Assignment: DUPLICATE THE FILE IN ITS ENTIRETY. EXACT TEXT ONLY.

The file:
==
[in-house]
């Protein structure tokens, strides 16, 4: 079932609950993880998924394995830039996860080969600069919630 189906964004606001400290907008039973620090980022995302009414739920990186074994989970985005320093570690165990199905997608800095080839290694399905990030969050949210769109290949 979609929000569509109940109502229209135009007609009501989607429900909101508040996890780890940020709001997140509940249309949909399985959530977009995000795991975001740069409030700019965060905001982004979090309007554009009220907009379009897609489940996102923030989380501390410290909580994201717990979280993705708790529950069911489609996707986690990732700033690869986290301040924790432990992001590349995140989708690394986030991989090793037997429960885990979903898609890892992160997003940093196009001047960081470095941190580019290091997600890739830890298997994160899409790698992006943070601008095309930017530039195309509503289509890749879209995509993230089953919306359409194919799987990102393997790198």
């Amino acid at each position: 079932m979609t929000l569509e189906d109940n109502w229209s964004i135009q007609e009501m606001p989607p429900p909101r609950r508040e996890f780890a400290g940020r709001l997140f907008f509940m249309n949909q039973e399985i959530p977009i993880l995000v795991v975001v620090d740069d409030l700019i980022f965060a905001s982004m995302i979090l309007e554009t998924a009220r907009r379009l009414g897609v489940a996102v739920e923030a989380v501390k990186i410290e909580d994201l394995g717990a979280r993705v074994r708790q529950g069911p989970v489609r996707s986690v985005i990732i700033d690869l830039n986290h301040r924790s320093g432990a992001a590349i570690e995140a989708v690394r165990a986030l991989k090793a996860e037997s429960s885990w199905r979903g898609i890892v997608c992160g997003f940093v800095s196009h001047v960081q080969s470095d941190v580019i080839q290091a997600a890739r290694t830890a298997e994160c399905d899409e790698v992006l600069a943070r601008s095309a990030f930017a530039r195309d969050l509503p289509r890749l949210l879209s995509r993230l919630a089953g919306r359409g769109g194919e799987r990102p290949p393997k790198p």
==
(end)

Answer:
[in-house]
């Protein structure tokens, strides 16, 4: 079932609950993880998924394995830039996860080969600069919630 189906964004606001400290907008039973620090980022995302009414739920990186074994989970985005320093570690165990199905997608800095080839290694399905990030969050949210769109290949 979609929000569509109940109502229209135009007609009501989607429900909101508040996890780890940020709001997140509940249309949909399985959530977009995000795991975001740069409030700019965060905001982004979090309007554009009220907009379009897609489940996102923030989380501390410290909580994201717990979280993705708790529950069911489609996707986690990732700033690869986290301040924790432990992001590349995140989708690394986030991989090793037997429960885990979903898609890892992160997003940093196009001047960081470095941190580019290091997600890739830890298997994160899409790698992006943070601008095309930017530039195309509503289509890749879209995509993230089953919306359409194919799987990102393997790198």
């Amino acid at each position: 079932m979609t929000l569509e189906d109940n109502w229209s964004i135009q007609e009501m606001p989607p429900p909101r609950r508040e996890f780890a400290g940020r709001l997140f907008f509940m249309n949909q039973e399985i959530p977009i993880l995000v795991v975001v620090d740069d409030l700019i980022f965060a905001s982004m995302i979090l309007e554009t998924a009220r907009r379009l009414g897609v489940a996102v739920e923030a989380v501390k990186i410290e909580d994201l394995g717990a979280r993705v074994r708790q529950g069911p989970v489609r996707s986690v985005i990732i700033d690869l830039n986290h301040r924790s320093g432990a992001a590349i570690e995140a989708v690394r165990a986030l991989k090793a996860e037997s429960s885990w199905r979903g898609i890892v997608c992160g997003f940093v800095s196009h001047v960081q080969s470095d941190v580019i080839q290091a997600a890739r290694t830890a298997e994160c399905d899409e790698v992006l600069a943070r601008s095309a990030f930017a530039r195309d969050l509503p289509r890749l949210l879209s995509r993230l919630a089953g919306r359409g769109g194919e799987r990102p290949p393997k790198p």